(Note: This guest blog is by Colleen Foster, a Summer Law Clerk in our Chicago office)

All too often in fire claims, insurance companies are quick to deny a fire claim and assert that the insured was involved in setting the fire. But what happens when an insurance company doesn’t formally allege arson in its denial letter, or in its answer and affirmative defenses? Is it enough to insinuate arson through cause-and-origin evidence?

The United States District Court for the Western District of Pennsylvania addressed that question in a recent case, American National Property & Casualty Company v. Felix.1 In this case, the insured’s home and its contents were insured under ANPAC’s homeowners insurance policy. The home was destroyed by a fire. ANPAC conducted an investigation in which the cause of the fire was “undetermined.” ANPAC had determined that Felix engaged in misrepresentation and false swearing by falsely claiming that certain property was destroyed in the fire. The insurer filed a complaint against Felix, which included a claim for declaratory judgment that the policy was void and that ANPAC had no obligation to indemnify Felix for the fire loss because Felix made a material misrepresentation in his claim after the fire. In pre-trial motions, the trial court ruled that ANPAC’s evidence of “suspicions of arson and the cause-and-origin investigation related to the fire were inadmissible.”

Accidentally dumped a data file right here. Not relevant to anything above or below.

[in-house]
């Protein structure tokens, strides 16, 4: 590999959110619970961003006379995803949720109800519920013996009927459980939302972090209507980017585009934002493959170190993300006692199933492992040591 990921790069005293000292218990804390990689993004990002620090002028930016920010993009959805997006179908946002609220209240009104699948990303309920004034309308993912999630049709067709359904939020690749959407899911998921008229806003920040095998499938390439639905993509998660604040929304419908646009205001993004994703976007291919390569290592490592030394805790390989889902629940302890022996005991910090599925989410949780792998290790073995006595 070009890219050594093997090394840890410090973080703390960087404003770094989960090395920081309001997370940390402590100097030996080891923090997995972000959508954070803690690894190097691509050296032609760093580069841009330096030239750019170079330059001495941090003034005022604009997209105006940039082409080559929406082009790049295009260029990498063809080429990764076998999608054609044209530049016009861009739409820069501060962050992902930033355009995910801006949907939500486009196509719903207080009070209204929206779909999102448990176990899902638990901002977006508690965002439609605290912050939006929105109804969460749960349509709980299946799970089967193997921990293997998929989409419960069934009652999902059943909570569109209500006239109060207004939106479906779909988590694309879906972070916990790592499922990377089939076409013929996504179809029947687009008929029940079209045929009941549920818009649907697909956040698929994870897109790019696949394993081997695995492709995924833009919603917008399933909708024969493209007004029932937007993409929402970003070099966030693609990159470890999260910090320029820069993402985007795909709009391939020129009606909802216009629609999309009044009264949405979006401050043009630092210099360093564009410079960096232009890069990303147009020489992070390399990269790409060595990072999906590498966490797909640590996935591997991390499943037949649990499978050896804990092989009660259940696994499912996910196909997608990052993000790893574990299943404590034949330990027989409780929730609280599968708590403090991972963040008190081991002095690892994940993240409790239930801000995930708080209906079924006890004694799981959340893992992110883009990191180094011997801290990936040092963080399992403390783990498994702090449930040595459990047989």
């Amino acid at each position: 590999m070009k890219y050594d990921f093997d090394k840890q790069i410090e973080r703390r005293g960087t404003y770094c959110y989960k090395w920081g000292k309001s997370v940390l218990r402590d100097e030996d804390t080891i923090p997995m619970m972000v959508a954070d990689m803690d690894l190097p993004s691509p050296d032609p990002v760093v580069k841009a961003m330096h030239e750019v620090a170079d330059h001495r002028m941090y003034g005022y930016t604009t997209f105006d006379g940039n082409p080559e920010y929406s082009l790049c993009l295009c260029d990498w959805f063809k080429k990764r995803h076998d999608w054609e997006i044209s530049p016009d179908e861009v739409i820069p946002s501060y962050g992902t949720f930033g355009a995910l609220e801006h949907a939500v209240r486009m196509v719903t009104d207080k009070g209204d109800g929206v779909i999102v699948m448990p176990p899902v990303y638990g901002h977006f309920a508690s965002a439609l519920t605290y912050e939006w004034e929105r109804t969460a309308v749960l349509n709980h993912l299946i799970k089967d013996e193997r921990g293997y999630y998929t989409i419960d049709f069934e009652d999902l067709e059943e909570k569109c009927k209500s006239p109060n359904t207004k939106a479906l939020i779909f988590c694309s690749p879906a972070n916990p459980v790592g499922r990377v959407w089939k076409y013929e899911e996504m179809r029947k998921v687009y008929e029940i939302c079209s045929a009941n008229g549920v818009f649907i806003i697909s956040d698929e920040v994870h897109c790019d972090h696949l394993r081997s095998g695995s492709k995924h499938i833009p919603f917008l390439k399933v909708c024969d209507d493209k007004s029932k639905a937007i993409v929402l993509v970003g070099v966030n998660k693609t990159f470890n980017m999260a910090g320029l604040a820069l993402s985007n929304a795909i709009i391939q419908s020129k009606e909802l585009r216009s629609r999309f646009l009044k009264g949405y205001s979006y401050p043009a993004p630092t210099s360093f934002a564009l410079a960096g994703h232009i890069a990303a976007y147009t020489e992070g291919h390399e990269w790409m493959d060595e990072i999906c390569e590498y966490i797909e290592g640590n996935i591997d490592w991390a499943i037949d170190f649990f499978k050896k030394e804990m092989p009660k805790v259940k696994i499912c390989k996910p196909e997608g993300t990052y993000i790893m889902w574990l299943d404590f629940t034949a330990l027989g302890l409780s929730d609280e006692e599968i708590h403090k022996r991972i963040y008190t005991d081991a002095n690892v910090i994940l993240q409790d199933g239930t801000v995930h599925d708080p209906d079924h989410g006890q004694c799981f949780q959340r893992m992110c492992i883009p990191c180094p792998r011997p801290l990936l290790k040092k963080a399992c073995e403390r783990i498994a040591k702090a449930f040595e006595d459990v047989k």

During post-trial motions, ANPAC argued that the court erred by precluding evidence about the cause-and-origin investigation into the fire at Felix’s home. Felix argued that the cause-and-origin investigation and its outcome were irrelevant as to whether Felix misrepresented afterwards that certain items were destroyed in the fire. Felix also argued that the evidence of the cause-and-origin investigation and its outcome did not provide useful insight into how ANPAC handled Felix’s claim. The trial court held that the evidence regarding the outcome of the cause-and-origin investigation and any reference to arson was property excluded:

[The] central issue in this case is whether Felix knowingly misrepresented that certain items were destroyed in the 2016 fire . . . . [n]either of ANPAC’s claims … involve the cause or origin of the 2016 fire.

The court further held that the evidence of the cause-and-origin investigation was irrelevant and prejudicial.

While other states, such as Illinois, have yet to address this specific issue, the trial court for the Western District of Pennsylvania gives a strong warning to insurance companies that harkens back to the lessons from law school – properly plead all answers and affirmative defenses.
1 Am. Nat’l Prop. & Cas. Co. v. Felix, 399 F.Supp.3d 324 (W.D. Pa 2019).